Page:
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Edited by Jerome Teelucksingh and Shane Pantin

This book thematically analyses and surveys areas of Caribbean history and society. The work is divided into three parts: part one addresses migration and identity; part two explores policy and development; and part three explores music and literature. The volume places a fresh perspective on these topics. The essays depart from the usual broader themes of politics, economics and society and provide a deeper insight into forces that left a decisive legacy on aspects of the Caribbean region. Such contributions come at a time when some of the Caribbean territories are marking over 50 years as independent nation states and attempting to create, understand and forge ways of dealing with critical national and regional issues. The volume brings together a broad group of scholars writing on Caribbean issues including postgraduate students, lecturers, and researchers. Each chapter is thematically divided into the aforementioned areas. This book addresses areas much deeper than the linear historical and social science models, and it offers Caribbean academics and researchers a foundation for further research.

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A Citizen of Yiddishland

Dovid Sfard and the Jewish Communist Milieu in Poland


Joanna Nalewajko-Kulikov

This pioneering study shows what brought Yiddish-speaking Jewish intelligentsia to the Communist movement in the interwar years. They believed that Communism is not only a way to solve the Jewish problem but also to save the Yiddish culture. Biography of the central protagonist of the book, a Yiddish writer Dovid (David) Sfard, is just a pretext to show a full range of Jewish Communist activists (such as Hersh Smolar, Bernard Mark, Szymon Zachariasz, etc.) and their life choices. This relatively small milieu influenced and controlled the Jewish life in post-war Poland until the anti-Semitic campaign of 1968. Their lives, reconstructed thanks to sources in several languages, make up a panorama of Jewish Communist experience in 20th-century Eastern Europe.

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Alan Reed Libert

The boundaries between word classes are often fuzzy. This book looks at the classification of interjections and similar words of other classes. It reviews work done over the past 250 years on several languages, including English, German, French, Italian, Spanish, Latin, Ancient Greek, Albanian, and Welsh. Most chapters discuss interjections in relation to one of the other traditionally recognized parts of speech: nouns, verbs, adjectives, adverbs, adpositions, and conjunctions. A major focus is on the use of relevant terminology e.g. primary and secondary interjections, proper and improper interjections, and interjectives.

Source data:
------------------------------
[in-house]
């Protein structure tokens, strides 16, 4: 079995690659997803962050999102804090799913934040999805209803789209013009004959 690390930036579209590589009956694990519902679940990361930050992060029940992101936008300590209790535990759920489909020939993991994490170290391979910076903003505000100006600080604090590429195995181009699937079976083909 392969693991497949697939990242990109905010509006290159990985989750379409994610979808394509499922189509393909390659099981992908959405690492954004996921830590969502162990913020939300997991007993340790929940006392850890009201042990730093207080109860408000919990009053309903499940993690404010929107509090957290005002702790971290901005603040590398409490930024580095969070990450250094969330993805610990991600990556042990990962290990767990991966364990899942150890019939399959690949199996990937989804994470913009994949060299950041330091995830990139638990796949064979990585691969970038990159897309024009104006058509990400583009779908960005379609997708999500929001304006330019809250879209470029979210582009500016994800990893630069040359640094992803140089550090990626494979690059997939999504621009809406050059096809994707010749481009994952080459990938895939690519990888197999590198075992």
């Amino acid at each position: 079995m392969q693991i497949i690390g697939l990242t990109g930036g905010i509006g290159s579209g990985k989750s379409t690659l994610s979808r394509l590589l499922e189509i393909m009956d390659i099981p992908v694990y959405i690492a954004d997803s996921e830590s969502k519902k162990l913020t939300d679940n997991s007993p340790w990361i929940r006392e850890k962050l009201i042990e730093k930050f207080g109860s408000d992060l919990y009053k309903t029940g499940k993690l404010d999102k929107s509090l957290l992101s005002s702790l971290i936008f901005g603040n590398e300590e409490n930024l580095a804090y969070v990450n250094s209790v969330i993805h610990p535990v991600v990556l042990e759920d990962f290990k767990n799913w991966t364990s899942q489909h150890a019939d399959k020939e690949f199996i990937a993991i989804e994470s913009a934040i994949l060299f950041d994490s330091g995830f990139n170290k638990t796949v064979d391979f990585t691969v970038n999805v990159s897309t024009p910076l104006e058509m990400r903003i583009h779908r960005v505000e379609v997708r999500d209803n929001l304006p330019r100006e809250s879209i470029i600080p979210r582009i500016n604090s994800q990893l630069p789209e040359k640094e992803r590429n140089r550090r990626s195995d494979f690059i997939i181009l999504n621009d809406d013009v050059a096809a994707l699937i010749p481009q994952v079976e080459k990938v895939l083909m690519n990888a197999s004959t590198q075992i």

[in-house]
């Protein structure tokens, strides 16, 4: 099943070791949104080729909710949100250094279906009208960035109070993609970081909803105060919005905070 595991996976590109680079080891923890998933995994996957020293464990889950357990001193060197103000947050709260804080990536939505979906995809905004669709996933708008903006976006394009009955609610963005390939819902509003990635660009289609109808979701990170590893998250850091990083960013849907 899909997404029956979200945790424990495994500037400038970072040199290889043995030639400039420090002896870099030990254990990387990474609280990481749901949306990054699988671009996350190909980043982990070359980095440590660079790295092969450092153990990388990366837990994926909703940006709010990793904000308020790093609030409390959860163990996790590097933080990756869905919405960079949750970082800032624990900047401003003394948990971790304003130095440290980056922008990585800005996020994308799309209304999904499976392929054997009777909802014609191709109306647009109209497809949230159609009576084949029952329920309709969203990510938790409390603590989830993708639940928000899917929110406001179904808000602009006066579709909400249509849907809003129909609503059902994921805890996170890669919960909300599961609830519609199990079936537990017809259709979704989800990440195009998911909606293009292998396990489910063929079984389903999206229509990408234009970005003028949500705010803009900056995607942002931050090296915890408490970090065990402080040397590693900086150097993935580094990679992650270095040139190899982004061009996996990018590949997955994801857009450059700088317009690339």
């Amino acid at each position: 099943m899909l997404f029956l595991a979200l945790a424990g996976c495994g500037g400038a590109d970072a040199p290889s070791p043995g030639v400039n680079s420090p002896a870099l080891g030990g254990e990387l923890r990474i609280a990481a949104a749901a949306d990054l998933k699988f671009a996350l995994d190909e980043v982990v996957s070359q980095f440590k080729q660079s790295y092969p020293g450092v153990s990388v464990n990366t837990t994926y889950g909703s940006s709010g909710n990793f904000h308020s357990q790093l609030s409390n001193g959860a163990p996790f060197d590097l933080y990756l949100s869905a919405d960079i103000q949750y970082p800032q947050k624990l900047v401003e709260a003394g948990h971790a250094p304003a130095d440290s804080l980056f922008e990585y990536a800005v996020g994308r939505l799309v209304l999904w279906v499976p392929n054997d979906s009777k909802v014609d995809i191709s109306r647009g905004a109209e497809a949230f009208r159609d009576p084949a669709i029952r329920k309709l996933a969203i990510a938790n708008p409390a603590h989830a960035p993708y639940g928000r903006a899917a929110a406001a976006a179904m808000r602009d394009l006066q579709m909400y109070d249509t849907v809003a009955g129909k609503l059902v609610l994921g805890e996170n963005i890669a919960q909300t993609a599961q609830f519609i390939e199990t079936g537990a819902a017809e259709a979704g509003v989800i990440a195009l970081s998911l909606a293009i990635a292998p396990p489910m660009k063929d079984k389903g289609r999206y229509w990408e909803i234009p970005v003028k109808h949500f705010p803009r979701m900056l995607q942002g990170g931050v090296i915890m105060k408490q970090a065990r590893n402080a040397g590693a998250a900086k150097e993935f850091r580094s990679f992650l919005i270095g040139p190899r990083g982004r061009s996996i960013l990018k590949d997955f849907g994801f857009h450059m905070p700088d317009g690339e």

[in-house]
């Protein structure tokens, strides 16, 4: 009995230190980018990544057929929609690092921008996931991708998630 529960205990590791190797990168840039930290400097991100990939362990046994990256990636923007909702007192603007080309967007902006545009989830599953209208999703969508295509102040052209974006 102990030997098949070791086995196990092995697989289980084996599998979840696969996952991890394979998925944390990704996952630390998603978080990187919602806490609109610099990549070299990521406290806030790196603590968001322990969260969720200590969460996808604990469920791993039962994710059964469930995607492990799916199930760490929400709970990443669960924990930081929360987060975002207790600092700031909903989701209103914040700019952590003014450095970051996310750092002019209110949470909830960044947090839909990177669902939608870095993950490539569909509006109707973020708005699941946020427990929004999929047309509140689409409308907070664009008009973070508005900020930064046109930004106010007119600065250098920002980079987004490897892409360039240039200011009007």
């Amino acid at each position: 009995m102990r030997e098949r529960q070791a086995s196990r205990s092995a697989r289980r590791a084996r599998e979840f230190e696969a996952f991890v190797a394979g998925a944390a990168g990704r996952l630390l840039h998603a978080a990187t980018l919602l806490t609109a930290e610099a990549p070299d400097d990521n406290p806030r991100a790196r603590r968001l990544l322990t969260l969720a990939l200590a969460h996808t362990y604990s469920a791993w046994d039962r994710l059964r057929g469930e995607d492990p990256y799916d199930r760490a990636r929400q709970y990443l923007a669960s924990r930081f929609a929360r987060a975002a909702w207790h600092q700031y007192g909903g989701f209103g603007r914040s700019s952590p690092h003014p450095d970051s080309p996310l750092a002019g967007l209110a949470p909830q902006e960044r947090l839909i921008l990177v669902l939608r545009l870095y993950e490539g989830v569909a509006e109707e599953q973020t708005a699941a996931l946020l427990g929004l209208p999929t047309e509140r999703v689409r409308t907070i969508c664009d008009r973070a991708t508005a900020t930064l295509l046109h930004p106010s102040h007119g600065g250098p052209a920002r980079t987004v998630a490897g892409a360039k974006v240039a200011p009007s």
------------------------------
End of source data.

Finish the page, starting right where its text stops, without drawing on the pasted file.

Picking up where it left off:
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Edited by Bernd Käpplinger

Nach dem zentralen Beitrag von Franz Pöggeler von 1959 wird 60 Jahre später der aktuelle Stand der Raum- und Ortssituation der Erwachsenenbildungshäuser präsentiert und diskutiert. Konzepte für Lernzentren und andere Lernorte fließen dabei ein und bereichern das Spektrum der räumlichen Optionen und Positionen wie Erwachsenenbildung architektonisch sichtbar und lokalisiert wird.

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Personenbezogene Daten als Entgelt

Eine Untersuchung anhand schuldvertrags-, datenschutz- und kartellrechtlicher Fragestellungen


Franziska Leinemann

Datengetriebene Geschäftsmodelle prägen die Wirtschaftswelt. In ihnen spiegelt sich anschaulich wider, dass die Verarbeitung personenbezogener Daten für die verschiedensten Zwecke einen wirtschaftlichen Wert verkörpert. Hieran anknüpfend beschäftigt sich die Autorin mit der Frage, ob Angebote, für deren Inanspruchnahme zwar kein Geldbetrag entrichtet, aber eine datenschutzrechtliche Einwilligung erteilt wird, als entgeltlich oder unentgeltlich zu qualifizieren sind. Sie setzt sich in diesem Zusammenhang unter anderem mit dem Begriff des Entgelts im Sinne des Schuldvertragsrechts des BGB auseinander. Zudem wird untersucht, ob die DS-GVO dem Geschäftsmodell „Personenbezogene Daten als Entgelt" entgegensteht.